Writing through the fog of teargas: what happens when the writer becomes vested in the story?
Finding balance can become difficult when you start to care about the people you are writing about
“I’m in Bogota. We walked here. I haven’t eaten in three days. There’s no work and we’re sleeping in the streets. I don’t know what to do.”
“Don’t worry.” I said “I will send you some money.”
I shouldn’t do that, but Maria isn’t just a source anymore. She’s a friend.
Maria is a deserter from the Venezuelan National Guard. I met her in Cucuta, on the border, during protests that had devolved into riots. She had gone AWOL after seeing two fellow guardsmen shot for attempting to desert officially. We stayed in touch after she fled the country. She texts me to chat and to give me updates. She also asks me what’s happening here.
I rarely have good news for her.
During my time covering the Venezuelan crisis, I have spoken with hundreds of immigrants, aid-workers, journalists and Colombians on the border. I am losing my objectivity. I don’t let it show in the hard-journalism stories I write, but it’s happening.
How is a journalist supposed to keep writing about a story that they have become emotionally invested in?
Or maybe a better question, now that I’m emotionally invested, how could I possibly stop?
I listen to a lot of stories- they are often tragic to the point of incredulousness. The poorest of those fleeing Venezuela have been slowly watching loved ones waste away for years, helpless to provide even basic food security.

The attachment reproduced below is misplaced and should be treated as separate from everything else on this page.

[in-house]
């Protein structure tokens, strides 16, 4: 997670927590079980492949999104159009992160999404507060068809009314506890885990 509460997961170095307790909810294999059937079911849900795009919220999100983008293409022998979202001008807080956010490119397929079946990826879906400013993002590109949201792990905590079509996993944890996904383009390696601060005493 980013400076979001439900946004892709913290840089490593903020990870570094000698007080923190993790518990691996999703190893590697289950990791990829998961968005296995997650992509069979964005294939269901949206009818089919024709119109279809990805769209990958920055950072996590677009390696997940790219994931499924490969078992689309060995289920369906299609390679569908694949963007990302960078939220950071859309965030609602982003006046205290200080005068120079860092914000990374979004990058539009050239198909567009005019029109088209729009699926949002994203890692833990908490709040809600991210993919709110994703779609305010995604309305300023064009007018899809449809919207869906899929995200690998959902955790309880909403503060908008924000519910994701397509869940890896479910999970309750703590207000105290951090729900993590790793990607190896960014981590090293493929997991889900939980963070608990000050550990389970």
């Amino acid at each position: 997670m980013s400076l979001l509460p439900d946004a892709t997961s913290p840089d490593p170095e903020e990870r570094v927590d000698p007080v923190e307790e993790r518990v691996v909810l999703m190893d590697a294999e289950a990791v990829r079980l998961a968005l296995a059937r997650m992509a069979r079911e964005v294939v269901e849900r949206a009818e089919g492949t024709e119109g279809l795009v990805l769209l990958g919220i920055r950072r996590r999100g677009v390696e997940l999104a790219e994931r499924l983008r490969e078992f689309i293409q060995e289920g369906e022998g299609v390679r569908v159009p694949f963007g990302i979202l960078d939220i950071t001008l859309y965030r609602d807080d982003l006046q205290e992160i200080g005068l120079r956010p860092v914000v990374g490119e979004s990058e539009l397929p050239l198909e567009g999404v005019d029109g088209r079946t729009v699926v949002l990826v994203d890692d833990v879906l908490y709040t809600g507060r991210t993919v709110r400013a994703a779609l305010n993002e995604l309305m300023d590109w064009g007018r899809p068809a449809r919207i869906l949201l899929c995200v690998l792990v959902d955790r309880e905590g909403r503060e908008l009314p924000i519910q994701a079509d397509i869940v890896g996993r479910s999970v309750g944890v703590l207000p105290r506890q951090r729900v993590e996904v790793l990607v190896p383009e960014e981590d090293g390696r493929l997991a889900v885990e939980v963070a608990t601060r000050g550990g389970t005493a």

My colleague in Caracas says that at least the kidnappers there aren’t a threat anymore- no one has the money for the ransoms. So that’s one positive. But last week she was threatened with rape by a paramilitary member for reporting on hospitals during the rolling blackouts.
March 1, 2018, La Villa Rosario, Colombia- Venezuelans cross illegally into Colombia through unoficial paths called "trochas"
Things are getting worse
Conditions in Venezuela have worsened considerably since the attempt to push humanitarian aid into the country failed on Feb 23rd. Rolling blackouts rock the country and the oppression against protestors and journalists has become considerably more violent.
The majority of the country lacks access to not only power and internet, but also clean drinking water.
Another colleague named David, from Medida, is planning to flee the country. He says it’s just too dangerous to be a journalist there. The final straw for him was witnessing Venezuelan police arrest child-protestors from his apartment building in the middle of the night.
“It’s too hot, brother. If I keep doing this, I’m going to get myself killed.” he told me.
“You can stay with me as long as you need to. I will meet you on the border. Please be careful, man.” I said.
With luck, he will arrive in a few weeks. He will become one of the millions of Venezuelans who have fled their homeland.